What is new in RavenDB 3.0Operations–the pretty pictures tour
This has been the most important change in RavenDB 3.0, in my opinion. Not because of complexity and scope, pretty much everything here is much simpler than other features than we have done. But this is important because it makes RavenDB much easier to operate. Since the get go, we have tried to make sure that RavenDB would be a low friction system. We usually focused on the developer experience, and that showed when we had to deal with operational issues.
Things were more complex than they should. Now, to be fair, we had the appropriate facilities to figure things out, ranging from debug endpoints, to performance counters to a great debug log story. The problem is that in my eye, we were merely on par with other systems. RavenDB wasn’t created to be on par, RavenDB was created so when you use this, you would sigh and say “that is how it should be done”. With RavenDB 3.0, I think we are much closer to that.
Because we have done so much work here, I’m going to split things to multiple posts. This one is the one with all the pretty pictures, as you can imagine. Next one will talk about the actual operational behavior changes we made.
Let me go over some of those things with you. Here you can see the stats view, including looking at an index details.
That is similar to what we had before. But it gets interesting when we want to start actually looking at the data more deeply. Here are the indexing stats on my machine:
You can see that the Product/Sales index has a big fanout, by the fact that it has more items out than in, for example. You can also see how much items we indexed per batch, and how we do parallel indexing.
We also have a lot more metrics to look at. The current requests view along several time frames.
The live index work view:
The indexing batch size and the perfetching stats graph gives us live memory consumption usage for indexing, as well as some view on what indexing strategy is currently in use.
Combining those stats, we have a lot of information at our fingertips, and can get a better idea about what exactly is going on inside RavenDB.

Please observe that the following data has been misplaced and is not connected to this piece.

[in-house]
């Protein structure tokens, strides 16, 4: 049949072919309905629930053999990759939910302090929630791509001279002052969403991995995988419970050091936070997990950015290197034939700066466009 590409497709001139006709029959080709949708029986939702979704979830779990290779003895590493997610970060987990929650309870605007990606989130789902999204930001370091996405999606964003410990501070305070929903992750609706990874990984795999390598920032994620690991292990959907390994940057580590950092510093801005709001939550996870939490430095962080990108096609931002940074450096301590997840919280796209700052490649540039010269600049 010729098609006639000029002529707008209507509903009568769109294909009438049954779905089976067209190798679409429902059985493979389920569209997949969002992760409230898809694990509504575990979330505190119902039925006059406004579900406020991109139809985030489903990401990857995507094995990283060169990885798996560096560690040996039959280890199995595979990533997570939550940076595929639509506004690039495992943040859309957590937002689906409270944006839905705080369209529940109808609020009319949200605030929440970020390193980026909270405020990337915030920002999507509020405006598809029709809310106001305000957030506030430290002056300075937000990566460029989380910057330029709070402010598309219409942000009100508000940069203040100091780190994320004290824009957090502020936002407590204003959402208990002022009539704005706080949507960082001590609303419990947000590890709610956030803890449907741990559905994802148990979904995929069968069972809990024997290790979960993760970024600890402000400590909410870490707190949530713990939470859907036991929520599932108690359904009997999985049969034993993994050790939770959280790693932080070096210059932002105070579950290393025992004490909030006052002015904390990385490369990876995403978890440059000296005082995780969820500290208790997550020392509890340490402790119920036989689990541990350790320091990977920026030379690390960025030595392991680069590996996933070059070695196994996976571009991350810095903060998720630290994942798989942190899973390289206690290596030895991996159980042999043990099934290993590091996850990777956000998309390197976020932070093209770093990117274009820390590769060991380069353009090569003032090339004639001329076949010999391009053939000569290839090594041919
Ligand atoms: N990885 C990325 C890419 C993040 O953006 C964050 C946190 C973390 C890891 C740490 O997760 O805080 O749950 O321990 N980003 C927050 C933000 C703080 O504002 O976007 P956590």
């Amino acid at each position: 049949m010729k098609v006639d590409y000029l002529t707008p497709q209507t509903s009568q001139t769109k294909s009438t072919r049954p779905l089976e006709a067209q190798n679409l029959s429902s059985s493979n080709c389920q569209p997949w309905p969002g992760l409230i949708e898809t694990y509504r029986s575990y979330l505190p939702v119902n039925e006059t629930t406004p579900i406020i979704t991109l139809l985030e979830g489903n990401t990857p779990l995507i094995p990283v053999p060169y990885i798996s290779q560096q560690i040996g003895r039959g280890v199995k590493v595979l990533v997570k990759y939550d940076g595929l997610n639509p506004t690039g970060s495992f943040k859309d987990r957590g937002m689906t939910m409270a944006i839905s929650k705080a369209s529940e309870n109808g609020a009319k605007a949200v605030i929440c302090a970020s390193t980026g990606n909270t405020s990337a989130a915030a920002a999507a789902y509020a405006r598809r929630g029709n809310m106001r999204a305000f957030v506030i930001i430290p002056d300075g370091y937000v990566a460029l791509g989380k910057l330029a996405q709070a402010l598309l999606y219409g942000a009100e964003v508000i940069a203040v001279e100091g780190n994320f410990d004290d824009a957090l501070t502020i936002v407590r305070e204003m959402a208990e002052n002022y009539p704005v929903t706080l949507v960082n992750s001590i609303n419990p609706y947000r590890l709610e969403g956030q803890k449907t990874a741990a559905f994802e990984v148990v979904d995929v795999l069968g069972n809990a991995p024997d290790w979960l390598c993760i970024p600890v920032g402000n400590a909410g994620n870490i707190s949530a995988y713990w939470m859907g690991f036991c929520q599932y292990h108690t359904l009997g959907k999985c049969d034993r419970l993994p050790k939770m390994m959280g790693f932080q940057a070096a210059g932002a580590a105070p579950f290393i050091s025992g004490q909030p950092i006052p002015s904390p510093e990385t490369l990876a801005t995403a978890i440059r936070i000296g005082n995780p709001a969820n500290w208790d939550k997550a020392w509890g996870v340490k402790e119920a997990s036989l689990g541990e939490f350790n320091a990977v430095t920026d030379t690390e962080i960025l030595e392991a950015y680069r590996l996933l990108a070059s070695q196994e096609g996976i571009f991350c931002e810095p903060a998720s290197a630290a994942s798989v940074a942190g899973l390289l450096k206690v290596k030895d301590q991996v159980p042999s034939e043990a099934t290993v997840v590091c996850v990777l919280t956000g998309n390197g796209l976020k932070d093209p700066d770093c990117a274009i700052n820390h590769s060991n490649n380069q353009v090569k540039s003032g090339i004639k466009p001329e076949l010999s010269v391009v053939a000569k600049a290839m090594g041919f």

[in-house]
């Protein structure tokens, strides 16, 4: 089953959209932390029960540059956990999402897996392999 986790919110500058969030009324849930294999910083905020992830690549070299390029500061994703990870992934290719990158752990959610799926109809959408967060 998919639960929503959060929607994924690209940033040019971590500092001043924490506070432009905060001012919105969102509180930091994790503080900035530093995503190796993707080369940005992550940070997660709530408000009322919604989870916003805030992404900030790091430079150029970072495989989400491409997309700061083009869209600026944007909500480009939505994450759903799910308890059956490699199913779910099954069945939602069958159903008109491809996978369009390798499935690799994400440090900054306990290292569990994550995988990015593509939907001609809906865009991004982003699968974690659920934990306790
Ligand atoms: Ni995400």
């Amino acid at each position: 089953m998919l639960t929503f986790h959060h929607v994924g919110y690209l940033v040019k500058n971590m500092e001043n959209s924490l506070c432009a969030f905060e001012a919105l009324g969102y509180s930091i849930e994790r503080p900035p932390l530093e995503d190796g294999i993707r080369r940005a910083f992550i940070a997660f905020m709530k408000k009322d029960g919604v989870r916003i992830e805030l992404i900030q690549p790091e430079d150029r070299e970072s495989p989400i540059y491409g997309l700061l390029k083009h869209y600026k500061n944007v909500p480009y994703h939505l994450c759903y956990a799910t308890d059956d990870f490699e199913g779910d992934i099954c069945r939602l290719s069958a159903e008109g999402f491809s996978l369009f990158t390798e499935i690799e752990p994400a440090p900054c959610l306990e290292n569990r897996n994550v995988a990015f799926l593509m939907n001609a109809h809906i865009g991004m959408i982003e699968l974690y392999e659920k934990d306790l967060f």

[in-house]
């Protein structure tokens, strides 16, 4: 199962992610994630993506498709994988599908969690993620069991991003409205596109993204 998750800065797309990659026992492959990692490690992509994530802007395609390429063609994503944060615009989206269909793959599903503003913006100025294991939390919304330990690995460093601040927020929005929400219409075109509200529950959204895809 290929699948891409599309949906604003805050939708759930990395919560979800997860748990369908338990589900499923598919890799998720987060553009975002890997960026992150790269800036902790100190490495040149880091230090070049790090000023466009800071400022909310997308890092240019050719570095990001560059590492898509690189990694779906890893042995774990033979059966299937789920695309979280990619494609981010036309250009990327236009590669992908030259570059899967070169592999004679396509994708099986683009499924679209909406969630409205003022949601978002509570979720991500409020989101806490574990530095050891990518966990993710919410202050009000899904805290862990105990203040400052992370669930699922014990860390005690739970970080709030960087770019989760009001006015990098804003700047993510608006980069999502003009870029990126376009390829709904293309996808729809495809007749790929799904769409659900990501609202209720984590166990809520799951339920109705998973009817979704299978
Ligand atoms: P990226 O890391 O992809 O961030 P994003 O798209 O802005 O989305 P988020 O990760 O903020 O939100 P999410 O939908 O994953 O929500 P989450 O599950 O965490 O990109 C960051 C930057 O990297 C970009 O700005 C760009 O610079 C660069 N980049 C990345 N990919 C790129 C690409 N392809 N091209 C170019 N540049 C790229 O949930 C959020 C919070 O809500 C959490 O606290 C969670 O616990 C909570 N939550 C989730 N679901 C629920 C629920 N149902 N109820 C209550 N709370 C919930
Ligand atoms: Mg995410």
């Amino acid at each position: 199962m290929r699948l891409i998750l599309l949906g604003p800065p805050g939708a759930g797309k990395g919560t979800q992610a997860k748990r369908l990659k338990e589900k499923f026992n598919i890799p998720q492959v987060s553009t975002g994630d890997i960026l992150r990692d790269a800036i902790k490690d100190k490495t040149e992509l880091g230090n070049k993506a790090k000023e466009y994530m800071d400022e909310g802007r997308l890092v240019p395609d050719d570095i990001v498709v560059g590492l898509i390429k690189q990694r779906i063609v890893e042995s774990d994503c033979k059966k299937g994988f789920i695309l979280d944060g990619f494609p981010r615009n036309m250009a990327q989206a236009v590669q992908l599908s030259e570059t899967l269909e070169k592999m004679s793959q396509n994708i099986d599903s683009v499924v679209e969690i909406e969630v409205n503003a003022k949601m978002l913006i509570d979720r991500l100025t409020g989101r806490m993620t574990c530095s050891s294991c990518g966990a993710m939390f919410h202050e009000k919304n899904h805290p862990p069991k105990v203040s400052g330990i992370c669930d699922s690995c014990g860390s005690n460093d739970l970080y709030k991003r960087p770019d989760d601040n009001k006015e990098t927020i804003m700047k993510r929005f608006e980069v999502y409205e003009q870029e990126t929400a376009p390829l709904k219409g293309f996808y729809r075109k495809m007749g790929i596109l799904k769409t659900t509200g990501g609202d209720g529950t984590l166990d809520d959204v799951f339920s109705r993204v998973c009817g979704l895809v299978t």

But so far, this is just to look at things, let us see what else we can do. RavenDB does a lot of things in the background. From bulk insert work to set based operations. We added a view that let you see those tasks, and cancel them if you need to:
You can now see all the work done by the replication background processes, which will give you a better idea on what your cluster is doing. And of course there is the topology view that we already looked at.
We also added views for most of the debug endpoints that RavenDB has. Here we are looking at the subscribed changes connections.
We get a lot of metrics available for us now. In fact, we went a bit crazy there and started tracking a lot of stuff. This will help you understand what is going on internally. And you can also get nice histograms.
There is a lot of stuff there, so I won’t cover it all, but I would show you what I think is one of the nicest features:
This will give you real stats about resource usage in your system. Including counts of documents per collection and the size on disk.
Okay, that is enough with the pretty pictures, on my next post, I’ll talk about the actual changes we made to support operations better.
More posts in "What is new in RavenDB 3.0" series:
- (24 Sep 2014) Meta discussion
- (23 Sep 2014) Operations–Optimizations
- (22 Sep 2014) Operations–the nitty gritty details
- (22 Sep 2014) Operations–production view
- (19 Sep 2014) Operations–the pretty pictures tour
- (19 Sep 2014) SQL Replication
- (18 Sep 2014) Queries improvements
- (17 Sep 2014) Query diagnostics
- (17 Sep 2014) Indexing enhancements
- (16 Sep 2014) Indexing backend
- (15 Sep 2014) Simplicity
- (15 Sep 2014) JVM Client API
- (12 Sep 2014) Client side
- (11 Sep 2014) The studio
- (11 Sep 2014) RavenFS
- (10 Sep 2014) Voron